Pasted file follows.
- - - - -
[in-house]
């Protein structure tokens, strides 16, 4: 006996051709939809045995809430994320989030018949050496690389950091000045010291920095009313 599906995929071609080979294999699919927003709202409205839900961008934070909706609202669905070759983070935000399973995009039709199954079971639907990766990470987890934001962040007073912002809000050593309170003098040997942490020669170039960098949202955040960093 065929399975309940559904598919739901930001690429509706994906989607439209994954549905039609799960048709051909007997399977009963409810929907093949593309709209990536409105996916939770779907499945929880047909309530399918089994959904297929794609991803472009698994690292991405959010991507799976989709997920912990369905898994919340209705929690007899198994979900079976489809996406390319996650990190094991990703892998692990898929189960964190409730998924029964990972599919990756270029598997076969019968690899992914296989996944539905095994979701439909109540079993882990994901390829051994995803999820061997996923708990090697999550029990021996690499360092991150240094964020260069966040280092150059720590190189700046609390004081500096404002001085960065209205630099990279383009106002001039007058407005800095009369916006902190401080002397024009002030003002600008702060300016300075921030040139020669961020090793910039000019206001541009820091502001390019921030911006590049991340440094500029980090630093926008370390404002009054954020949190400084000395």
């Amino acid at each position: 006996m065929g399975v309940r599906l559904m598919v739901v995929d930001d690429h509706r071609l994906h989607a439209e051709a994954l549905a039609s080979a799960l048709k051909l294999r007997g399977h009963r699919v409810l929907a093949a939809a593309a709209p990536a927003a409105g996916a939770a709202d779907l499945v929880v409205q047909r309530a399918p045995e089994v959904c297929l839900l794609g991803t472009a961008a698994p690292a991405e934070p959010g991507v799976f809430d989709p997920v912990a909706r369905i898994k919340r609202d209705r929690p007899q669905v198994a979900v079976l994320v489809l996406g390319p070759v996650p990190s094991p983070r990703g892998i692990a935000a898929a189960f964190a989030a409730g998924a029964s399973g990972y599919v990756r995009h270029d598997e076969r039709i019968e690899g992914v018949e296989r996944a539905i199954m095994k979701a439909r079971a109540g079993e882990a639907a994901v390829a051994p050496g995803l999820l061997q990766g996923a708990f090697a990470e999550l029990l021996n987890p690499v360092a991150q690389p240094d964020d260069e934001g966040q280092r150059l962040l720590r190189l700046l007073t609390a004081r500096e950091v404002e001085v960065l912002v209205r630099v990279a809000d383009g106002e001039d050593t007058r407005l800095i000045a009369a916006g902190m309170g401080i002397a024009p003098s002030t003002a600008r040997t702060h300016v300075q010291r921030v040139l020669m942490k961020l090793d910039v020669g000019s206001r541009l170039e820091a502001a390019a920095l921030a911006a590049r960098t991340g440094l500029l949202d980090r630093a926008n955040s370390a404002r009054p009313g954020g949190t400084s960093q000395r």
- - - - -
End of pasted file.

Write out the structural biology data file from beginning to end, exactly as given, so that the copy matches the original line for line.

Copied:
[in-house]
């Protein structure tokens, strides 16, 4: 006996051709939809045995809430994320989030018949050496690389950091000045010291920095009313 599906995929071609080979294999699919927003709202409205839900961008934070909706609202669905070759983070935000399973995009039709199954079971639907990766990470987890934001962040007073912002809000050593309170003098040997942490020669170039960098949202955040960093 065929399975309940559904598919739901930001690429509706994906989607439209994954549905039609799960048709051909007997399977009963409810929907093949593309709209990536409105996916939770779907499945929880047909309530399918089994959904297929794609991803472009698994690292991405959010991507799976989709997920912990369905898994919340209705929690007899198994979900079976489809996406390319996650990190094991990703892998692990898929189960964190409730998924029964990972599919990756270029598997076969019968690899992914296989996944539905095994979701439909109540079993882990994901390829051994995803999820061997996923708990090697999550029990021996690499360092991150240094964020260069966040280092150059720590190189700046609390004081500096404002001085960065209205630099990279383009106002001039007058407005800095009369916006902190401080002397024009002030003002600008702060300016300075921030040139020669961020090793910039000019206001541009820091502001390019921030911006590049991340440094500029980090630093926008370390404002009054954020949190400084000395």
């Amino acid at each position: 006996m065929g399975v309940r599906l559904m598919v739901v995929d930001d690429h509706r071609l994906h989607a439209e051709a994954l549905a039609s080979a799960l048709k051909l294999r007997g399977h009963r699919v409810l929907a093949a939809a593309a709209p990536a927003a409105g996916a939770a709202d779907l499945v929880v409205q047909r309530a399918p045995e089994v959904c297929l839900l794609g991803t472009a961008a698994p690292a991405e934070p959010g991507v799976f809430d989709p997920v912990a909706r369905i898994k919340r609202d209705r929690p007899q669905v198994a979900v079976l994320v489809l996406g390319p070759v996650p990190s094991p983070r990703g892998i692990a935000a898929a189960f964190a989030a409730g998924a029964s399973g990972y599919v990756r995009h270029d598997e076969r039709i019968e690899g992914v018949e296989r996944a539905i199954m095994k979701a439909r079971a109540g079993e882990a639907a994901v390829a051994p050496g995803l999820l061997q990766g996923a708990f090697a990470e999550l029990l021996n987890p690499v360092a991150q690389p240094d964020d260069e934001g966040q280092r150059l962040l720590r190189l700046l007073t609390a004081r500096e950091v404002e001085v960065l912002v209205r630099v990279a809000d383009g106002e001039d050593t007058r407005l800095i000045a009369a916006g902190m309170g401080i002397a024009p003098s002030t003002a600008r040997t702060h300016v300075q010291r921030v040139l020669m942490k961020l090793d910039v020669g000019s206001r541009l170039e820091a502001a390019a920095l921030a911006a590049r960098t991340g440094l500029l949202d980090r630093a926008n955040s370390a404002r009054p009313g954020g949190t400084s960093q000395r």